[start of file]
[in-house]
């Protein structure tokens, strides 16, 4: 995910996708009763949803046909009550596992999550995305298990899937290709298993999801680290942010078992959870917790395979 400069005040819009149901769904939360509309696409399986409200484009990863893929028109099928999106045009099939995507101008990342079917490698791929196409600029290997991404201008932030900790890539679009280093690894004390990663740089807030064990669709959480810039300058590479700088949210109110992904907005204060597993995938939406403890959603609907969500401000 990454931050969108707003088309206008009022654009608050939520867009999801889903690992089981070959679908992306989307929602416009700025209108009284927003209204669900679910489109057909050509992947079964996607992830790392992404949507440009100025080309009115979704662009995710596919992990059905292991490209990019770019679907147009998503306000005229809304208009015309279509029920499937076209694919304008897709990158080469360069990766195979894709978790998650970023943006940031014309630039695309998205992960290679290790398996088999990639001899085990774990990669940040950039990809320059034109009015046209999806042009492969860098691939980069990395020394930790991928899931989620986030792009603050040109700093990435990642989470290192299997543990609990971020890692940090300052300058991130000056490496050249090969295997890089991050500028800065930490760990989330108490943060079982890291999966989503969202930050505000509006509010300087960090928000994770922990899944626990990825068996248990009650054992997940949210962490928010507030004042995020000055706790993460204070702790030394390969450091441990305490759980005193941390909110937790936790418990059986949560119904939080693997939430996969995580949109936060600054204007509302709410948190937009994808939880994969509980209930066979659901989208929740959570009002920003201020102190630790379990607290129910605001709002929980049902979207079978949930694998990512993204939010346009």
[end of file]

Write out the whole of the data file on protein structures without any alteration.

[in-house]
């Protein structure tokens, strides 16, 4: 995910996708009763949803046909009550596992999550995305298990899937290709298993999801680290942010078992959870917790395979 400069005040819009149901769904939360509309696409399986409200484009990863893929028109099928999106045009099939995507101008990342079917490698791929196409600029290997991404201008932030900790890539679009280093690894004390990663740089807030064990669709959480810039300058590479700088949210109110992904907005204060597993995938939406403890959603609907969500401000 990454931050969108707003088309206008009022654009608050939520867009999801889903690992089981070959679908992306989307929602416009700025209108009284927003209204669900679910489109057909050509992947079964996607992830790392992404949507440009100025080309009115979704662009995710596919992990059905292991490209990019770019679907147009998503306000005229809304208009015309279509029920499937076209694919304008897709990158080469360069990766195979894709978790998650970023943006940031014309630039695309998205992960290679290790398996088999990639001899085990774990990669940040950039990809320059034109009015046209999806042009492969860098691939980069990395020394930790991928899931989620986030792009603050040109700093990435990642989470290192299997543990609990971020890692940090300052300058991130000056490496050249090969295997890089991050500028800065930490760990989330108490943060079982890291999966989503969202930050505000509006509010300087960090928000994770922990899944626990990825068996248990009650054992997940949210962490928010507030004042995020000055706790993460204070702790030394390969450091441990305490759980005193941390909110937790936790418990059986949560119904939080693997939430996969995580949109936060600054204007509302709410948190937009994808939880994969509980209930066979659901989208929740959570009002920003201020102190630790379990607290129910605001709002929980049902979207079978949930694998990512993204939010346009």